The first is the Supreme Court’s understanding of liberty. Writing for the Court in the 1992 decision Planned Parenthood v. Casey, Justice Anthony Kennedy famously remarked that “[a]t the heart of liberty is the right to define one’s own concept of existence, of meaning, of the universe, and of the mystery of human life.” Masterpiece Cakeshop will reveal how seriously Justice Kennedy and the Court takes this dictum. For at the heart of Masterpiece Cakeshop is the liberty to define one’s own concept of love. To Phillips, and other similarly situated bakers, photographers, and florists, love is not about giving or telling someone what they want. Rather, love is about doing what is objectively right and good, for others as well as one’s self.
“[a]t the heart of liberty is the right to define one’s own concept of existence, of meaning, of the universe, and of the mystery of human life.”
To the extent that Phillips genuinely believes that same-sex marriage is wrongful, it would not be an act of “love” for him to help others celebrate such a thing. His detractors call this “hate,” but that is belied by the fact that in practically every one of the cases concerning a wedding vendor’s conscientious objection to same-sex marriage, the record is quite clear: Never have the objecting proprietors refused goods or services to their gay or lesbian customers on any other occasions for any other reasons.
The second concept to be tested is whether recognition of same-sex marriage does indeed represent what economists refer to as Pareto efficient advancement and progress, in which everybody wins and no one really loses. Recall the dismissive jeer: “If you don’t like same-sex marriage, don’t marry a person of the same sex.” For Phillips at least, it hasn’t worked out that way.
Once again, let us recall the words of Justice Kennedy. In writing the Supreme Court opinion that recognized same-sex marriage as a constitutional right (Obergefell v. Hodges), Justice Kennedy declared that:
… it must be emphasized that religions, and those who adhere to religious doctrines, may continue to advocate with utmost, sincere conviction that, by divine precepts, same-sex marriage should not be condoned. The First Amendment ensures that religious organizations and persons are given proper protection as they seek to teach the principles that are so fulfilling and so central to their lives and faiths, and to their own deep aspirations to continue the family structure they have long revered.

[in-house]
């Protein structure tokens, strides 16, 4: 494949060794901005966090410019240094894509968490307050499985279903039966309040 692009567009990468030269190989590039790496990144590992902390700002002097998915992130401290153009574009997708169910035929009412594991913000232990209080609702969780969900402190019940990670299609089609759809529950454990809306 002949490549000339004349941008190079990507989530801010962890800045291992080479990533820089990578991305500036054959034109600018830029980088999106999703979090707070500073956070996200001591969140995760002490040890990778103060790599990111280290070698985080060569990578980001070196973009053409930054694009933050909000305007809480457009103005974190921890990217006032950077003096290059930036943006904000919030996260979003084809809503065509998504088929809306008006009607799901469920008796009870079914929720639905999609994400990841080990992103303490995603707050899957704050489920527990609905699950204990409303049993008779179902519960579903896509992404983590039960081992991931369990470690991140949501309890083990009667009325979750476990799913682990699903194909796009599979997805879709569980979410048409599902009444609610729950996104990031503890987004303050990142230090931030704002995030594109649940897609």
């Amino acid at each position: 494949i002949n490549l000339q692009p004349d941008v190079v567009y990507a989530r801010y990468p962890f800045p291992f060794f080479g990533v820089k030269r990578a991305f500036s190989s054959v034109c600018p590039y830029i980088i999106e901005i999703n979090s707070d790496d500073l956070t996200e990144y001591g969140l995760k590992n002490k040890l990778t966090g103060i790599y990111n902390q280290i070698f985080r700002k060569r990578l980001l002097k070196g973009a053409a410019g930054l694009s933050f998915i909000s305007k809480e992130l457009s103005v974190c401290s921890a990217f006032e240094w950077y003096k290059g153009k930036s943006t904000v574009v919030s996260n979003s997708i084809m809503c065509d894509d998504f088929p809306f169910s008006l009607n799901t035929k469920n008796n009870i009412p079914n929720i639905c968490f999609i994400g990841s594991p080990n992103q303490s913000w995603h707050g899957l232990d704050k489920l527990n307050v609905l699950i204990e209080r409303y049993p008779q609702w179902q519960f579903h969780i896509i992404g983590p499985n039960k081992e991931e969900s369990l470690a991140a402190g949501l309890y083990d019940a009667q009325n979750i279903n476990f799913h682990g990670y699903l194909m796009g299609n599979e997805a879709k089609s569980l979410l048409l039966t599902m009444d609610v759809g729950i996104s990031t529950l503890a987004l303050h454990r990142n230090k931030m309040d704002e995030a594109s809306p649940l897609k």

Did the Court really mean this? Does this extend to teaching by example? Is the Court genuinely committed to a liberal, live-and-let-live society, where individuals are free to marry whom they choose, and where other individuals are free to oppose certain marriages – to the point of avoiding any involvement in such marriages altogether, commercial or otherwise?
Masterpiece Cakeshop brings to mind history’s most famous conscientious objector to a particular marriage, that of St. Thomas More. No one doubted More’s love of King Henry VIII, whom More had served zealously throughout his entire career. But when Henry embarked upon a course of action that More could no longer follow, love did not win. More was ultimately beheaded, famously dying “the King’s Good Servant but God’s first.”
Masterpiece Cakeshop also brings to mind those religious dissenters who, only a generation or so after Henry VIII, refused to embrace the spirit of their times and suffered grievously under Queen Elizabeth. Although not all lost their lives, countless individuals labored under heavy fines and penalties for remaining true to their religious convictions rather than yielding to the dictates of the State. This persecution helped birth the American nation, as pilgrims seeking to live out their lives in accordance with their deeply held religious beliefs fled England to breathe the free air of America. Hopefully, Masterpiece Cakeshop won’t spur another wave of pilgrims, this time departing from, rather than fleeing to, America’s shores in search of religious freedom.
Ronald J. Colombo is a Professor of Law at the Maurice A. Deane School of Law. He is the author of The First Amendment and the Business Corporation (Oxford University Press, 2014)